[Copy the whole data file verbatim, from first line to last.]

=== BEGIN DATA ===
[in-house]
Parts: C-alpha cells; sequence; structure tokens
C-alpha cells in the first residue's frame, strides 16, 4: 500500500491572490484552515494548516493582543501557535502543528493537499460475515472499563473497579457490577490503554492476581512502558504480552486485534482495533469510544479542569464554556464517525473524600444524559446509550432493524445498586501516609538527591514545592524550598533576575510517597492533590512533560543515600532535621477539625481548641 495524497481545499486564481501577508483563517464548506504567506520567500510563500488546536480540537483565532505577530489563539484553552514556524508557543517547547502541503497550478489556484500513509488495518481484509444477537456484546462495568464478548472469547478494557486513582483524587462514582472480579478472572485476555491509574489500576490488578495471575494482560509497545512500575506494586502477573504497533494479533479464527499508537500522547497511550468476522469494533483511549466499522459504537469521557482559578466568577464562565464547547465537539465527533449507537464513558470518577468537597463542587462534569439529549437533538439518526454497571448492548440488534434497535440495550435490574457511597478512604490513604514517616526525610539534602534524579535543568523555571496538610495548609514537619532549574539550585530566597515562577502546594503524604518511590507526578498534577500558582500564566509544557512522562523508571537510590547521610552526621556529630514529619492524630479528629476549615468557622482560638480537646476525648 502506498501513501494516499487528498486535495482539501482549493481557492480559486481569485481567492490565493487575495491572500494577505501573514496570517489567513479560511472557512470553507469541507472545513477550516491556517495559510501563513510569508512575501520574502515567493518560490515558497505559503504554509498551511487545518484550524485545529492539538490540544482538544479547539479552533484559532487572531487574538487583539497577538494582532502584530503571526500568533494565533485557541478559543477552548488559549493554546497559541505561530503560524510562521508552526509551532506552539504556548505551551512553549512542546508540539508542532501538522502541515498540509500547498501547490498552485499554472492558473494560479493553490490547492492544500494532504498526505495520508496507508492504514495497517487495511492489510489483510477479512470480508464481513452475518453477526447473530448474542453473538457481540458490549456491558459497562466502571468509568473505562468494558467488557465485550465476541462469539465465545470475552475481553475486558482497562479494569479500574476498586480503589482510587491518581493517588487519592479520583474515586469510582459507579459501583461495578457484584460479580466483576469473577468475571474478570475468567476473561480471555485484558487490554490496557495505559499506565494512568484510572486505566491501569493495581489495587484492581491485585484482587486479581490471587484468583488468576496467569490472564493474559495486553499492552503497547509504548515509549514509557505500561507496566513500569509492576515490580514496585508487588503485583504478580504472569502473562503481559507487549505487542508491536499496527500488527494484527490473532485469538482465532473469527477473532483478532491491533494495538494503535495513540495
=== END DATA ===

[in-house]
Parts: C-alpha cells; sequence; structure tokens
C-alpha cells in the first residue's frame, strides 16, 4: 500500500491572490484552515494548516493582543501557535502543528493537499460475515472499563473497579457490577490503554492476581512502558504480552486485534482495533469510544479542569464554556464517525473524600444524559446509550432493524445498586501516609538527591514545592524550598533576575510517597492533590512533560543515600532535621477539625481548641 495524497481545499486564481501577508483563517464548506504567506520567500510563500488546536480540537483565532505577530489563539484553552514556524508557543517547547502541503497550478489556484500513509488495518481484509444477537456484546462495568464478548472469547478494557486513582483524587462514582472480579478472572485476555491509574489500576490488578495471575494482560509497545512500575506494586502477573504497533494479533479464527499508537500522547497511550468476522469494533483511549466499522459504537469521557482559578466568577464562565464547547465537539465527533449507537464513558470518577468537597463542587462534569439529549437533538439518526454497571448492548440488534434497535440495550435490574457511597478512604490513604514517616526525610539534602534524579535543568523555571496538610495548609514537619532549574539550585530566597515562577502546594503524604518511590507526578498534577500558582500564566509544557512522562523508571537510590547521610552526621556529630514529619492524630479528629476549615468557622482560638480537646476525648 502506498501513501494516499487528498486535495482539501482549493481557492480559486481569485481567492490565493487575495491572500494577505501573514496570517489567513479560511472557512470553507469541507472545513477550516491556517495559510501563513510569508512575501520574502515567493518560490515558497505559503504554509498551511487545518484550524485545529492539538490540544482538544479547539479552533484559532487572531487574538487583539497577538494582532502584530503571526500568533494565533485557541478559543477552548488559549493554546497559541505561530503560524510562521508552526509551532506552539504556548505551551512553549512542546508540539508542532501538522502541515498540509500547498501547490498552485499554472492558473494560479493553490490547492492544500494532504498526505495520508496507508492504514495497517487495511492489510489483510477479512470480508464481513452475518453477526447473530448474542453473538457481540458490549456491558459497562466502571468509568473505562468494558467488557465485550465476541462469539465465545470475552475481553475486558482497562479494569479500574476498586480503589482510587491518581493517588487519592479520583474515586469510582459507579459501583461495578457484584460479580466483576469473577468475571474478570475468567476473561480471555485484558487490554490496557495505559499506565494512568484510572486505566491501569493495581489495587484492581491485585484482587486479581490471587484468583488468576496467569490472564493474559495486553499492552503497547509504548515509549514509557505500561507496566513500569509492576515490580514496585508487588503485583504478580504472569502473562503481559507487549505487542508491536499496527500488527494484527490473532485469538482465532473469527477473532483478532491491533494495538494503535495513540495